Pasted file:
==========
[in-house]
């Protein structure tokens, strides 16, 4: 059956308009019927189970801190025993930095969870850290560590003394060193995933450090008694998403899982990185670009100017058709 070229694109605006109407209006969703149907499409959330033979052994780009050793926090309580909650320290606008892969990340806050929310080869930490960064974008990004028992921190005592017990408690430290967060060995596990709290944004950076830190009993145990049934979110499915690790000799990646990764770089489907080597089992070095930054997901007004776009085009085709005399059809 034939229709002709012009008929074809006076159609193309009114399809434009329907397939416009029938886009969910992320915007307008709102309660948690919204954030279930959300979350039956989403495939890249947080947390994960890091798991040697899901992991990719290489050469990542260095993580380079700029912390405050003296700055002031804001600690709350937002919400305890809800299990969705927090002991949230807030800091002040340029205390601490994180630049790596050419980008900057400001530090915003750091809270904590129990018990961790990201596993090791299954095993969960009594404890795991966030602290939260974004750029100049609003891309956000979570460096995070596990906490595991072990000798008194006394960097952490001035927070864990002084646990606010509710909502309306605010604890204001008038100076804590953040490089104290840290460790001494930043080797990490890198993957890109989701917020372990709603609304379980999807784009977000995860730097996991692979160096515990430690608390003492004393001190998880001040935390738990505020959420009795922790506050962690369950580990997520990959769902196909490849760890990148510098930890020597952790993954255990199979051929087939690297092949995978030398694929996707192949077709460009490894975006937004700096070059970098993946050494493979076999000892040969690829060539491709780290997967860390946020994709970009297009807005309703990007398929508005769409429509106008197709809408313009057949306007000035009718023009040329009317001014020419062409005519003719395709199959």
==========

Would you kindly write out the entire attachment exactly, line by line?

[in-house]
């Protein structure tokens, strides 16, 4: 059956308009019927189970801190025993930095969870850290560590003394060193995933450090008694998403899982990185670009100017058709 070229694109605006109407209006969703149907499409959330033979052994780009050793926090309580909650320290606008892969990340806050929310080869930490960064974008990004028992921190005592017990408690430290967060060995596990709290944004950076830190009993145990049934979110499915690790000799990646990764770089489907080597089992070095930054997901007004776009085009085709005399059809 034939229709002709012009008929074809006076159609193309009114399809434009329907397939416009029938886009969910992320915007307008709102309660948690919204954030279930959300979350039956989403495939890249947080947390994960890091798991040697899901992991990719290489050469990542260095993580380079700029912390405050003296700055002031804001600690709350937002919400305890809800299990969705927090002991949230807030800091002040340029205390601490994180630049790596050419980008900057400001530090915003750091809270904590129990018990961790990201596993090791299954095993969960009594404890795991966030602290939260974004750029100049609003891309956000979570460096995070596990906490595991072990000798008194006394960097952490001035927070864990002084646990606010509710909502309306605010604890204001008038100076804590953040490089104290840290460790001494930043080797990490890198993957890109989701917020372990709603609304379980999807784009977000995860730097996991692979160096515990430690608390003492004393001190998880001040935390738990505020959420009795922790506050962690369950580990997520990959769902196909490849760890990148510098930890020597952790993954255990199979051929087939690297092949995978030398694929996707192949077709460009490894975006937004700096070059970098993946050494493979076999000892040969690829060539491709780290997967860390946020994709970009297009807005309703990007398929508005769409429509106008197709809408313009057949306007000035009718023009040329009317001014020419062409005519003719395709199959």